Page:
Opinion | The pragmatic balance between maintaining fiscal discipline and growth3 min read . Updated: 02 Feb 2020, 01:15 AM IST
The ambitious ₹2.1 trillion divestment would be key to achieving fiscal target next year
Macroeconomic stability, reflected in the moderation of inflation, current account deficit and fiscal deficit, has been one of the key successes of the National Democratic Alliance (NDA) government in its first term. Of these, the success story of fiscal discipline was seriously threatened this year with the shortfall in tax collections in the context of sliding economic growth. One wonders how the finance minister would balance between the competing goals of maintaining fiscal discipline and stimulating the growth impulses.
Evidently, the budget has achieved quite a pragmatic balance —by letting the deficit trajectory slip by half a percentage point of gross domestic product (GDP), but still remaining consistent with the Fiscal Responsibility and Budget Management Act.
At the same time, capital expenditure has been scaled by more than one-fifth. The ambitious disinvestment target of ₹2.1 trillion would, of course, be a key in achieving the fiscal target next year. The proposal to sell stake in Life Insurance Corp. of India (LIC), and other strategic divestment initiatives, shows that the government is gradually reducing its play in non-core areas, which is in line with the prescription of this year’s Economic Survey.
A provision of ₹22,000 crore has been made for equity infusion in infrastructure finance companies, which will be leveraged a few times over, to kick-start the ambitious National Infrastructure Pipeline of ₹103 trillion. Successful implementation of these infrastructure projects will be key for India to get back to the trajectory towards a $5-trillion economy.
One looks forward to the follow-up steps in monitoring and expediting these projects in the near-term, which can be a key propellant for breaking the growth barriers that we have seen in the past.
In addition to the spending boost, the changes in the personal income tax structure is another near-term positive from this budget, which will enhance the purchasing power of taxpayers at the bottom of the pyramid. In September, corporates were already given the option of availing lower tax rate by giving up on exemptions. The same approach has now been extended to income taxpayers earning up to ₹15,00,000 per year. Further, the removal of dividend distribution tax and extending the 15% corporate tax rate for new manufacturing companies and electricity generation companies are welcome steps, and will help in improving investor confidence.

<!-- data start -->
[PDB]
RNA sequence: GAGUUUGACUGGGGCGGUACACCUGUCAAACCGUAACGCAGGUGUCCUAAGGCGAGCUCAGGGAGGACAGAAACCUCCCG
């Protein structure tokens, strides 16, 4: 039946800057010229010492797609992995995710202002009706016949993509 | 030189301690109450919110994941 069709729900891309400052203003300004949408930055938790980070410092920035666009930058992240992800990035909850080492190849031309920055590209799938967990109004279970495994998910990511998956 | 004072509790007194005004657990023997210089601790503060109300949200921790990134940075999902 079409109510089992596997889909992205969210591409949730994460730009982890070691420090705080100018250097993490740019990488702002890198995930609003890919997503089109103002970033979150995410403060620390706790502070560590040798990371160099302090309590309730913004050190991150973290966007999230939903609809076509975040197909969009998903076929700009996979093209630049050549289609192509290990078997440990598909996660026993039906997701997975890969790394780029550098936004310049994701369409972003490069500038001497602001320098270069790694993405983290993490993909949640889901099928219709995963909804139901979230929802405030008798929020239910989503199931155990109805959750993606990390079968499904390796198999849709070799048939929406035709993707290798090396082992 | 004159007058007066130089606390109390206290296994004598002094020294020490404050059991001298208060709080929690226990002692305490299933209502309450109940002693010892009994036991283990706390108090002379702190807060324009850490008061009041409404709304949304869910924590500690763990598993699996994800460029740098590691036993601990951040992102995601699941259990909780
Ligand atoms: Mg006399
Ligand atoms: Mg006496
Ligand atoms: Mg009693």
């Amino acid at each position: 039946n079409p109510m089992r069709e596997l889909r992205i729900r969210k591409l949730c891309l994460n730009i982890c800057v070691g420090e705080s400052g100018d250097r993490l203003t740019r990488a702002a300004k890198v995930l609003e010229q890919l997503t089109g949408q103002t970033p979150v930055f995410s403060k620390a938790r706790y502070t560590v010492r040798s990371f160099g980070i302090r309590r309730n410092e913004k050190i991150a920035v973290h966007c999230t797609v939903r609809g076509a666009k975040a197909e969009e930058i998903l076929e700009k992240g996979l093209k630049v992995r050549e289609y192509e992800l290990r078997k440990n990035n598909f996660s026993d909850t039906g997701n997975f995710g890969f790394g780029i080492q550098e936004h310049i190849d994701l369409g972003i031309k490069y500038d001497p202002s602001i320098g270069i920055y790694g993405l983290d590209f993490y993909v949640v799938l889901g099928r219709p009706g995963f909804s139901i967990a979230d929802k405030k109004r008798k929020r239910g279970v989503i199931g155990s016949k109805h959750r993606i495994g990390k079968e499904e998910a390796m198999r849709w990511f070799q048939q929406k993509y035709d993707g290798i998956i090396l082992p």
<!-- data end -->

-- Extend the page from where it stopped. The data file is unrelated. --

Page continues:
The budget has also taken steps to expand the flow of foreign investment into India by increasing the limit for foreign portfolio investment in corporate bonds and by providing tax exemptions for investment by sovereign wealth funds in infrastructure areas. The latter can potentially be a major source of removing the funding constraint for the much needed infrastructure investments.
This year’s budget continues the government’s thrust on health and education. These initiatives will help in leveraging India’s demographic advantage in the long term. Not only has the government committed sizeable allocations for these sectors, it has also talked of an approach of partnership with the private sector in these areas with the government providing viability gap funding.
The skilling initiatives are also being tweaked to match the requirements of the industry, which should be the way going forward.
One must also commend this budget for remaining alive to some of the emerging, long-term trends, even while taking on the challenge of reviving growth in the short-term. For example, a provision is being made for fighting water stress in hundred districts.
Water scarcity is fast becoming a major long-term concern for India. The budget has a provision to incentivise state governments for improving the air quality in cities, which is another burning issue. It also makes a reference to the proliferation of technological disruptions, and seeks to leverage them for improving the delivery of government services and the ease of living.
Overall, it is a development-oriented and caring budget for an aspirational India—addressing both the short-term and long-term needs of the economy at this juncture.
Kumar Mangalam Birla is the chairman of Aditya Birla Group.